Austin blind baseball team headed to World Series


by ASHLEY GOUDEAU / KVUE News and Photojournalists J.P. HARRINGTON

Bio | Email | Follow: @AshleyG_KVUE

Posted on July 21, 2013 at 5:54 PM

Updated Sunday, Jul 21 at 6:03 PM

AUSTIN, TX -- From a distance, they look like any other baseball game. But if you get closer, you will hear a beeping sound. Then you'll realize, you're not watching your average baseball game. You're watching beep ball.

"When you hear beep baseball or baseball for the blind and you see it in your head, it's not at all how it is," said Austin Blackhawks pitcher Kevin Sibson. 

With the exception of the pitcher, catcher and two spotters, the players are all legally blind. They rely on the beeping sound of the ball to know when to swing. After a hit, they take off toward two beeping bases. Instead of catching the ball, players capture it. If they grab it before the batter makes it to the base, he or she is out.

"People have different equities of blindness so everybody has to wear a blindfold. That way it makes the sport equal for everybody," explained Austin Blackhawks team captain Wayne Sibson.

Sibson has been legally blind since the age of 7. He started playing the sport in 1978. And in 1986, he and his younger brother Kevin started the Austin Blackhawks.

"This was the one sport we could both participate," said Kevin. 

And they're good! The brothers have led the team to 26 world series, seven of which they've won.

"We've got some good players," noted Wayne. 

The Blackhawks will enter the World Series as the number two seat. The number one is Taiwan and that's bittersweet for the team. Back in the 1990's, 14 Blackhawks players traveled to Taiwan to teach blind people there how to play the sport. Taiwan beat the Blackhawks in the series last year, but this year the Blackhawks say they're taking home the trophy.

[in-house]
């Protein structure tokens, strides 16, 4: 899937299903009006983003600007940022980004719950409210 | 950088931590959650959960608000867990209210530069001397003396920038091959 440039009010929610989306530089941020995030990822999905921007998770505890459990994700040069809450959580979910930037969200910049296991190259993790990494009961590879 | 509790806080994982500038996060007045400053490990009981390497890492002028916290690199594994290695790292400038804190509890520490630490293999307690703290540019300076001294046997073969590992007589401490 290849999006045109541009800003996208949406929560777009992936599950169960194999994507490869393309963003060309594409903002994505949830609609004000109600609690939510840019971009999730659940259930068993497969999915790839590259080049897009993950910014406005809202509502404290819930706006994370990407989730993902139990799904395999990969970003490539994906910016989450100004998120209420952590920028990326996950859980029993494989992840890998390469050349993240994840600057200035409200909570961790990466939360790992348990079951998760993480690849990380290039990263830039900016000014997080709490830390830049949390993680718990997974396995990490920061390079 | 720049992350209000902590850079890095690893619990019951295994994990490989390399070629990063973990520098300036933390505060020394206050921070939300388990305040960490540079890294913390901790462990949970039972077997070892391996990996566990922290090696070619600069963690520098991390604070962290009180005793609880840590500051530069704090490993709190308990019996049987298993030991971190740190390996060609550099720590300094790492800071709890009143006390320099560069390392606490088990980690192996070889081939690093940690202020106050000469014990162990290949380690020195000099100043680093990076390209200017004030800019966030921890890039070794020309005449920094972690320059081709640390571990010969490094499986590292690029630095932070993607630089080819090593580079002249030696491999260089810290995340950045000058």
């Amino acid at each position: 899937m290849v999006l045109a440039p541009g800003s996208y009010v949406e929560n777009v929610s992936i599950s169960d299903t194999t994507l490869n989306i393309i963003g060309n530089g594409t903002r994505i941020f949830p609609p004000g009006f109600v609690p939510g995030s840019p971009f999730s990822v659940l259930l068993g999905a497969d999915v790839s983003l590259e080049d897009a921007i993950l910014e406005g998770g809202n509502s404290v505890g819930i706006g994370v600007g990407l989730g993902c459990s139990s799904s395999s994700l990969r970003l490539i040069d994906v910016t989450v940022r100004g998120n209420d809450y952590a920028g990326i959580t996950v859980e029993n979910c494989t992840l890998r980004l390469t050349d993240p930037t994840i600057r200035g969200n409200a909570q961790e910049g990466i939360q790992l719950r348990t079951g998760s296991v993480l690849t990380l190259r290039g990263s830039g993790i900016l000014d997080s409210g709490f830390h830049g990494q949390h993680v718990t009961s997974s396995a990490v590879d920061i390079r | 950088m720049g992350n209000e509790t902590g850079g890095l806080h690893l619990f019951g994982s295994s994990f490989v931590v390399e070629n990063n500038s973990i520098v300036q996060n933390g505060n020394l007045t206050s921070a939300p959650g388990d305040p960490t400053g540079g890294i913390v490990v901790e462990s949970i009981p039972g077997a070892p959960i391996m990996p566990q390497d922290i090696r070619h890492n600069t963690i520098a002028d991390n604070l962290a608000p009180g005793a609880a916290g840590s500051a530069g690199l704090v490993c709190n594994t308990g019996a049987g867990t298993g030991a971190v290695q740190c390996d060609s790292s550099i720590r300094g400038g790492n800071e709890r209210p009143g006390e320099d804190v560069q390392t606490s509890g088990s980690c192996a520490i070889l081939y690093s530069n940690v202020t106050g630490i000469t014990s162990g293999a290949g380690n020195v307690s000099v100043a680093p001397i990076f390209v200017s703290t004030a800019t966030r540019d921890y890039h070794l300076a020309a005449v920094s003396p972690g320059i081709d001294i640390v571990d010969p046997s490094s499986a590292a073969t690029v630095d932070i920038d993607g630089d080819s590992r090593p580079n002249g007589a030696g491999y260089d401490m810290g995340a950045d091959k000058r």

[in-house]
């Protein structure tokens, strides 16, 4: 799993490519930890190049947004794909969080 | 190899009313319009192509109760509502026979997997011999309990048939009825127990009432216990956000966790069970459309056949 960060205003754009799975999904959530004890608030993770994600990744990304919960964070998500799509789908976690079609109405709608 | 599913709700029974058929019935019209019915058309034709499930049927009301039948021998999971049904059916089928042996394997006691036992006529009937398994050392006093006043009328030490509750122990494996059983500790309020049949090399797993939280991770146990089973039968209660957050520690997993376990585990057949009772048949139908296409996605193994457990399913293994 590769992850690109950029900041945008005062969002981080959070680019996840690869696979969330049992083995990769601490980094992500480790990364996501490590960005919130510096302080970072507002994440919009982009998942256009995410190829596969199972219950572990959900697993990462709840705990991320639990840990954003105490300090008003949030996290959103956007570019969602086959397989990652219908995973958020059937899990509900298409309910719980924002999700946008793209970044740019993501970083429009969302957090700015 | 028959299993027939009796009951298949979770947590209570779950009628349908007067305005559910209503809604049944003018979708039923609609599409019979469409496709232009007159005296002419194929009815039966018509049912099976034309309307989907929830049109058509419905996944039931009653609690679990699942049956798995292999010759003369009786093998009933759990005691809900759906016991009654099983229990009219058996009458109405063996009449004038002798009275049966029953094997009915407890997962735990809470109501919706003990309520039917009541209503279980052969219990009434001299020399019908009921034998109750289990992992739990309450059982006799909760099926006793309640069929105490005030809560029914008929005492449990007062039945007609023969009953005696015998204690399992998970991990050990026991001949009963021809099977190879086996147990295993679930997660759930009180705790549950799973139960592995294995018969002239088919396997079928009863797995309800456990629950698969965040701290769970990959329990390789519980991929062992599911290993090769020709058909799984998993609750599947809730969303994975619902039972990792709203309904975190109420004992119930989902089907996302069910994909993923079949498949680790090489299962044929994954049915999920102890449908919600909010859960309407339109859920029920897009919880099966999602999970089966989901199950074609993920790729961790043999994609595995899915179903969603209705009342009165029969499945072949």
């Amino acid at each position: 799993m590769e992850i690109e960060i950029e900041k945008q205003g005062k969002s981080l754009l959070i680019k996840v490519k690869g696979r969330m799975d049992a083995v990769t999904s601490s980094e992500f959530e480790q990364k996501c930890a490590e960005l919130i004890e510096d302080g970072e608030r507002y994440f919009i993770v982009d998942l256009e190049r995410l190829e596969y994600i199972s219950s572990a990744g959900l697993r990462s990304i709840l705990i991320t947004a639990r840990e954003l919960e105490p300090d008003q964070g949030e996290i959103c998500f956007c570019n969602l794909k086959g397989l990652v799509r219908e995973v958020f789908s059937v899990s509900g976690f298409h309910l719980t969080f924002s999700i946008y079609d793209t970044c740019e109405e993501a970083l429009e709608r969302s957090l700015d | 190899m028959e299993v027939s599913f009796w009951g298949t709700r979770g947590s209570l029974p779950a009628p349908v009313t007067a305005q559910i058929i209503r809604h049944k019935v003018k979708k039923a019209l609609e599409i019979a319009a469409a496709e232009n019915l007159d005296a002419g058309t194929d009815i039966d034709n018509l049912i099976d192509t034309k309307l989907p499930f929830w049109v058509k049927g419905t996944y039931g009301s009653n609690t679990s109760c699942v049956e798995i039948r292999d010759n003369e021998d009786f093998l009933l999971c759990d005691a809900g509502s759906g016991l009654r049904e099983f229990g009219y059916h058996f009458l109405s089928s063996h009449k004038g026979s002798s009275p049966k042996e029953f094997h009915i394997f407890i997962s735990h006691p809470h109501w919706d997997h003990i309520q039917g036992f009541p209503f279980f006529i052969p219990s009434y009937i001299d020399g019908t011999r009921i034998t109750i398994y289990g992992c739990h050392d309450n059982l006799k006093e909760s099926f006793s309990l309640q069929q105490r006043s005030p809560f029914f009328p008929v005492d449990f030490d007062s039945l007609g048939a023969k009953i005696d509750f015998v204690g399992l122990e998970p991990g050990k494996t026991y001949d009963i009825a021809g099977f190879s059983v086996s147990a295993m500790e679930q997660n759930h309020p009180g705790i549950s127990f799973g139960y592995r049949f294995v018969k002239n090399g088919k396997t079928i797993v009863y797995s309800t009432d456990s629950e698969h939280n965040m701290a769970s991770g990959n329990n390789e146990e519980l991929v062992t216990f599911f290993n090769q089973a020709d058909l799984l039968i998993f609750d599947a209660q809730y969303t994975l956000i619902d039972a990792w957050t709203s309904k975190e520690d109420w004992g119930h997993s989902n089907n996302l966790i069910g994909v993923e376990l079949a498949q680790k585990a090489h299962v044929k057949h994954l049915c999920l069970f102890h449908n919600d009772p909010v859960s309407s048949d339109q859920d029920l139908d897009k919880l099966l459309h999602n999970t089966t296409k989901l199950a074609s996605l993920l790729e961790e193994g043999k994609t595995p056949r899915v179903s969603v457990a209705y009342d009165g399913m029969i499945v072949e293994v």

"We've got the best defensive team out there. Defense wins," said Kevin. 

But defense, the players say, is the hardest part of the game.

"Locating the ball is not the problem, it's getting down there fast enough to actually stop the ball," said Faith Penn. "It's like I'm listening to it, it's right there and I'll go to dive and it'll like, go around me," she laughed. 

Penn, a former track athlete, wrestler and cheerleader, was born legally blind but completely lost her sight ten years ago.

"I actually got hit in the face with a soccer ball," she described. "Going from having some sight to no sight was a big huge change."

Penn started playing beep ball two years ago. This will be her first world series. And just like her teammates, she's set on winning.

"We got this," exclaimed Penn. 

"We're winning this year," agreed Kevin. 

Twenty teams will play in the World Series. The games begin Tuesday, July 30 and run through August 4.